Visions of bright red tomatoes, sweet corn in the husk and zucchini of all shapes and sizes “dance in our heads” and on our plates as the farmers’ market season is in full swing across most of our country. In fact, the first week of August was designated National Farmers’ Market Week.1 I am a big fan of farmers’ markets and never miss an opportunity to visit one wherever I am! They are the connection to local food production and a window into the local community.
Growing up in the 1960s and 70s, farmers’ markets were unimaginable in Kentucky as “everyone” grew a garden. In fact, with the exception of an occasional orchard visit, we ate what we grew when it came to seasonal produce. Even though the return of the garden or a few tomato plants (or kale for me!) in the backyard has exploded this year due to our current COVID pandemic, farmers’ markets (or CSAs) in our respective towns and cities remain more than our source of “fresh.” Beyond the produce, food and wares, they are a reflection of resiliency and community spirit and symbolic of sustainability in action.
Defining the Market
The number of farmers’ markets in the United States has grown from just under 2,000 in 1994 to approximately 8,800 today based on those registered in the USDA Farmers’ Market Directory. With less than 2% of our population connected to a farm, farmers’ markets create a win-win for communities by connecting the “farmer to the consumer” and creating opportunities for small and younger farmers to market niche products from microgreens and grass-fed beef to artisan breads and pastries. So, what is a farmer’s market? By USDA definitions, a farmer’s market must consist of two or more farm vendors selling agricultural products directly to customers at a common, recurrent physical location.2
CSAs (community supported agriculture) or on-farm markets may be extensions of a farmer’s market vendor but are defined as separate entities. CSAs, approximately 900 strong, are farms or a network/association of multiple farms that offer consumers regular (usually weekly) deliveries of locally-grown farm products during one or more harvest season(s) on a subscription or membership basis.3 On-farm markets must be managed by a single farm operator that sells agricultural and/or horticultural products directly to consumers from a location on their farm property or on property adjacent to that farm. There are approximately 1,600 on-farm markets in the United States.4
The Economic Factor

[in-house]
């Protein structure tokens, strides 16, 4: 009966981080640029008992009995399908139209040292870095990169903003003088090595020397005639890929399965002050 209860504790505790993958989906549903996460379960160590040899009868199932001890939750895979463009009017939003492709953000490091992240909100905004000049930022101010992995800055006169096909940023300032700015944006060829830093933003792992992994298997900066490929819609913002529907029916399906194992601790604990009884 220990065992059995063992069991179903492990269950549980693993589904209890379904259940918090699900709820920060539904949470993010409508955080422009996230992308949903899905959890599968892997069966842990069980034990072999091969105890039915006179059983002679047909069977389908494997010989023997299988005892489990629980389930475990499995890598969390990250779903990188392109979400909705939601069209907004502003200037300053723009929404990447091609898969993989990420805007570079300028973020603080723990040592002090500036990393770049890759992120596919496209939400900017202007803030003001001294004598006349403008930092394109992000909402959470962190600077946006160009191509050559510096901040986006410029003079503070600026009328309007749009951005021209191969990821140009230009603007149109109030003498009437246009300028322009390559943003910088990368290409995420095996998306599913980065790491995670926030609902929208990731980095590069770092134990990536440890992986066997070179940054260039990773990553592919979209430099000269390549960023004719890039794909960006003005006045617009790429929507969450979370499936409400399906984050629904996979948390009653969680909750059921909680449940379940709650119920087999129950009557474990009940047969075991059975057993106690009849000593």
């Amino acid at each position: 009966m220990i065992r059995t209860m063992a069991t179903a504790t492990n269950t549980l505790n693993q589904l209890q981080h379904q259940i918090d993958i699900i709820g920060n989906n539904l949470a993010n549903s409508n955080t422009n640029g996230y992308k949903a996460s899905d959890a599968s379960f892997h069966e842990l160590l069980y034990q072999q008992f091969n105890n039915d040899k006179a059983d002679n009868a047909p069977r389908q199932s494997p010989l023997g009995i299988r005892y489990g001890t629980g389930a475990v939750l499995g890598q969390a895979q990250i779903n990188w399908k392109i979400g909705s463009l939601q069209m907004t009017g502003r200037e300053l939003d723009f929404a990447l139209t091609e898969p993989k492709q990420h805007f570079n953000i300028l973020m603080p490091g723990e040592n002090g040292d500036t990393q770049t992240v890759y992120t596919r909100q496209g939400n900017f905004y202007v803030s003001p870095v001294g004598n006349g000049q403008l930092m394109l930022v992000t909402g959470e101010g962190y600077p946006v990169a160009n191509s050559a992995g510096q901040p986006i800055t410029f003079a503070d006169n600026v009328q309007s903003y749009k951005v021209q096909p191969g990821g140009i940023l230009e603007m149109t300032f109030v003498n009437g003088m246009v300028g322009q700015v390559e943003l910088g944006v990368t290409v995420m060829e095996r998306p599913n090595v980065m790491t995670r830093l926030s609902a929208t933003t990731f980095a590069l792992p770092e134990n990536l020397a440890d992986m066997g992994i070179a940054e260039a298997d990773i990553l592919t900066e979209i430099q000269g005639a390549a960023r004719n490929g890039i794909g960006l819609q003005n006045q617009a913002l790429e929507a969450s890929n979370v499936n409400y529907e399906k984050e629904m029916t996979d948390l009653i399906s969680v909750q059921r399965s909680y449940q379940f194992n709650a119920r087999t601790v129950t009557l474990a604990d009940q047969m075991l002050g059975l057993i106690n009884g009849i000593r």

With the continual growth of farmers’ markets across the country, there is a growing body of research that points to the economic benefits of farm-direct marketing. A Sacramento, California, based study showed that, “for every dollar of sales, direct marketers are generating twice as much economic activity within the region, as compared to producers who are not involved in direct marketing.”5
Locally, Jim Gilles III of Hill View Farms Meats has stated that visibility at the Owensboro Regional Farmers’ Market has contributed significantly to the growth of his year-round sales at his on-farm market. His personal experience validates what earlier studies have reported across the country in past years. For example, those studies reported that 80% of farmers’ market vendors in Iowa, New York and California said farmers’ markets offered them a greater opportunity for business development than any other possible marketing outlet.6
In addition to direct cash sales, the acceptance of USDA-based programs like SNAP, WIC and Senior Program benefits by markets and farmers has increased significantly over the past eight years. Based on a 2017 USDA report, the amount of SNAP benefits redeemed at farmers’ markets increased nearly 35.2% from 2012 ($16.5 million) to 2017 ($22.4 million) — a benefit for the farmer and most of all, the recipients.7
Preservation of the Land and Our Trust
With the reality that the average age of the U.S. farmer continues to rise (now 59.4 years), farmers’ markets can serve as incubators for new enterprises and a venue for younger farmers to build diversity within an existing farming operation or transition to a new crop. For example, Gilles took the opportunity to expand his family’s cow-calf operation from an initial offering of “sides of beef” to a year-round consumer-facing supplier of locally grown meat and poultry. Suzanne Cecil White, a former teacher who has followed in the footsteps of her father — a pioneer in growing consumer-based crops in Owensboro — has developed a year-round supply chain of seasonal produce and plants. These are two of the hundreds of examples from across the country that reflect the innovation and commitment to preserve farmland for future generations.